by Karen Mehall Phillips - Wednesday, April 15, 2020
Amid surging sales of firearms and ammunition during the COVID-19 pandemic, the Bureau of Alcohol, Tobacco, Firearms and Explosives (BATFE) announced it now permits federally licensed firearm retailers to provide drive-up or walk-up services to reduce health risks posed by the coronavirus. As reported by USA Today over Easter weekend, the new guidelines ensure compliance with government social-distancing orders while conducting essential business. The news comes as the NRA Education and Training Division works to service the rapidly growing number of first-time gun buyers by launching four new online gun safety courses to provide access to NRA training 24/7.
“These courses will provide an option for first-time gun owners who don't have the ability to take an NRA-certified, instructor-led class at their local shooting range at this time,” said Joe DeBergalis, executive director of NRA General Operations, the safety, education and training arm of the NRA. “While there is no replacement for in-person, instructor-led training, our new online classes do provide the basics of firearm safety training for those self-isolating at home.”
The new NRA courses include NRA Gun Safety Seminar; NRA Basic Pistol Shooting Course—Distance Learning; NRA Basic Rifle Shooting Course—Distance Learning; and NRA Basic Personal Protection In The Home Course—Distance Learning. Each spans one to eight hours and is available at nrainstructors.org. Though firsthand range time is a component of the Basics of Pistol Shooting and Personal Protection in the Home courses, there is still valuable material in every online section that can be reviewed during this time of social distancing.
“The NRA recommends that all new gun owners seek professional training at the range, but that doesn't mean you can't get a head start on learning the basics of firearm safety at home,” added DeBergalis. “New gun owners, old gun owners, it doesn't really matter. Taking one of these classes moderated by a certified NRA instructor can only make you safer—and that's our primary goal.”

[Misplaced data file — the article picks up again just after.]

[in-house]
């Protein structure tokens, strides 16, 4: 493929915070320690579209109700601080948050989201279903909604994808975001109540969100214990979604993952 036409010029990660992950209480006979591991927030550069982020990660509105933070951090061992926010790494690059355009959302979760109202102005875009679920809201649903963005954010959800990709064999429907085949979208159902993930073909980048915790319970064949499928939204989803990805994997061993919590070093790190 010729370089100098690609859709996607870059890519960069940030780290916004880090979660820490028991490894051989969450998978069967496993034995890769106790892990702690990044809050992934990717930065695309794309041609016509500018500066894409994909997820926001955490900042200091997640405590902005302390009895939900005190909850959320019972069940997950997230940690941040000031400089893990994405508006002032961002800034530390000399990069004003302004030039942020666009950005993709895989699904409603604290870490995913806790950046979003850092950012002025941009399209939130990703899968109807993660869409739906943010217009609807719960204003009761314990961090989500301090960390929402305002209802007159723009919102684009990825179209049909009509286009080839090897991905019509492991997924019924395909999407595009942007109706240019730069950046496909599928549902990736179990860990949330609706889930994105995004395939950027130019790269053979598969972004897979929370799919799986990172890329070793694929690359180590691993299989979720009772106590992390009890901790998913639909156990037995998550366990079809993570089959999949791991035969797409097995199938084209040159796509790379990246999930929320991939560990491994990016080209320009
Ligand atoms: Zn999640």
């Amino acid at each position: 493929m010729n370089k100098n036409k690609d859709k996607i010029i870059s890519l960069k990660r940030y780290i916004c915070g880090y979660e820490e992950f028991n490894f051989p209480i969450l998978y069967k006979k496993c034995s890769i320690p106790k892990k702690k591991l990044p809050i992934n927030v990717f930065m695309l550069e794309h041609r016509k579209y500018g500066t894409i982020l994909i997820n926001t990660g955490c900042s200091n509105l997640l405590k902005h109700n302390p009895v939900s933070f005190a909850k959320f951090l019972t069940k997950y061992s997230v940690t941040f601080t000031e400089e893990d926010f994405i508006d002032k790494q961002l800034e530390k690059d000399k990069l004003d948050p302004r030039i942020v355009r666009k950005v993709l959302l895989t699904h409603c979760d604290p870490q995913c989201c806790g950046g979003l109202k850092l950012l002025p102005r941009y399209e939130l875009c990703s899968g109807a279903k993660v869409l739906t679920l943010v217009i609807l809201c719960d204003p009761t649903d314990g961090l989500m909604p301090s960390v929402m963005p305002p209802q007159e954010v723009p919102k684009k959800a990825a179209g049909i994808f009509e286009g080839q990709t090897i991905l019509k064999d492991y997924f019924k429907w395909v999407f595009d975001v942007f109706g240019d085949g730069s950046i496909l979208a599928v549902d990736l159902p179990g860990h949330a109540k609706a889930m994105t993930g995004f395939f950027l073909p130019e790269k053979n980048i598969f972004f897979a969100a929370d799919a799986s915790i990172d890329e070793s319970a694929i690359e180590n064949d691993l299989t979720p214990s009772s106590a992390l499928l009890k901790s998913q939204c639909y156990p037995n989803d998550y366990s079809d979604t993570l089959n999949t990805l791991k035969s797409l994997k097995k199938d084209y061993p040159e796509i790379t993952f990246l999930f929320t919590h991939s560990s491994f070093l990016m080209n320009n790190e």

In addition, gun owners who also are hunters should know they may take advantage of free online NRA hunter safety courses. First up, in 2017, following a $3 million investment in hunting’s future, the NRA unveiled its free state-of-the-art online hunter education course and in March it launched a new online class for experienced hunters to serve as a hunter safety refresher. But spearheading hunter education is nothing new for the NRA considering it worked with the state of New York in 1949 to develop America’s first ever state-based hunter education course. Other states quickly adopted the model, and the rest is history. In fact, years ago hunter education cards read “NRA Hunter Safety.”
On the child safety front, the NRA Education and Training Division also offers the national award-winning gun accident prevention Eddie Eagle GunSafe program. This life-saving program teaches children pre-K through fourth grade what to do if they come across an unattended firearm. Now celebrating its 30th anniversary, it is a valuable aid for parents, educators, law enforcement and community groups nationwide. I can attest to the program’s success firsthand as I personally prepared the NRA’s award entry that earned it national honors from the National Safety Council (NSC) in October 1996 when the NSC Youth Activities Division presented its silver Award of Merit to the then-called “Eddie Eagle Program” for its efforts to “promote safety and health, save lives, lessen injury and reduce economic loss.”
As we all work to stay safe during the coronavirus pandemic, it is clear we are stocking up on more than just food and bottled water. The NRA is front and center as our thoughts turn to survival—from personal protection and the safety of our family and friends to making sure we’re equipped to put food on the table and weather the storm.
The NRA Hunters' Leadership Forum website covers news relevant to hunters on the local, national and international fronts. We track how hunters' dollars are spent and we celebrate our long and rich hunting tradition, exposing those who seek to destroy it. Follow NRAHLF.org on Twitter @HuntersLead.
Editor’s Note: The ongoing investment in time and resources that the NRA continues to make in firearm safety and education cannot be over emphasized. On the child-safety front—which has nothing to do with its efforts to teach mainstream Americans the safe and responsible use of firearms in step with other NRA Education and Training Division programs—I am proud to say that in October 1993, the National Safety Council also presented its Citation for Outstanding Community Service Award to program creator and then NRA President Marion P. Hammer.
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